Policy Innovations for Transformative Change

Implementing the 2030 Agenda for Sustainable Development

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The 2030 Agenda for Sustainable Development and the Sustainable Development Goals are a global commitment to “transforming our world” and eradicating poverty in all its forms everywhere. The challenge now is to put this vision into action. Policy Innovations for Transformative Change, the UNRISD 2016 Flagship Report, helps unpack the complexities of the 2030 Sustainable Development Agenda in a unique way: by focusing on the innovations and pathways to policy change, and analysing which policies and practices will lead to social, economic and ecological justice. Drawing on numerous policy innovations from the South, the report goes beyond buzzwords and brings to the development community a definition of transformation which can be used as a benchmark for policy making toward the 2030 Agenda, intended to “leave no one behind”. Bringing together five years of UNRISD research across six areas—social policy, care policy, social and solidarity economy, eco-social policy, domestic resource mobilization, and politics and governance—the report explores what transformative change really means for societies and individuals.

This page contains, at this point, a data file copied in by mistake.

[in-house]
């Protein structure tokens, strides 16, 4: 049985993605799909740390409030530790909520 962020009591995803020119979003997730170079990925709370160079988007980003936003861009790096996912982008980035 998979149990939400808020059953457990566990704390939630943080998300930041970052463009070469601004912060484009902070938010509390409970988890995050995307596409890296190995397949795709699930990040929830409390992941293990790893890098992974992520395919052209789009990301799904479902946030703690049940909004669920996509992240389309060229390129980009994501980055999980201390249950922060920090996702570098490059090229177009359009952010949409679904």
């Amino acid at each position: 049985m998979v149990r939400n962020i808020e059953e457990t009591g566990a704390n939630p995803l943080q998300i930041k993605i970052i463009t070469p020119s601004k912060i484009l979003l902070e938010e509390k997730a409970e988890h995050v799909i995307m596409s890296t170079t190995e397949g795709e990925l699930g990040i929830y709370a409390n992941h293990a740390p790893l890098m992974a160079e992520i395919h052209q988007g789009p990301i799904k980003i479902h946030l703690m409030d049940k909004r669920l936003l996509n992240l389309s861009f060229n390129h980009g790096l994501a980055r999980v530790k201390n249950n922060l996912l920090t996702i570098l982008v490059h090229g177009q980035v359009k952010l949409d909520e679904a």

Mobilizing domestic resources for sustainable development: Toward a progressive fiscal contract

Domestic resource mobilization (DRM) will be crucial not only to meet the sheer scale of investment needed to implement the 2030 Agenda for Sustainable Development and the Sustainable Development Goals (SDGs), but also because it holds its own broader promise for transformative change. If undertaken successfully, DRM can generate substantial benefits for state-citizen relations, economic stability and growth, and redistribution. Coalitions for progressive reforms, through which the rich pay relatively more than the poor, are a precondition for creating transformative eco-social and fiscal contracts. This is easier in contexts with greater state capacity, where resource bargains are more transparent and inclusive, and where national bargains are supported by global bargains, the latter providing resources and regulation.


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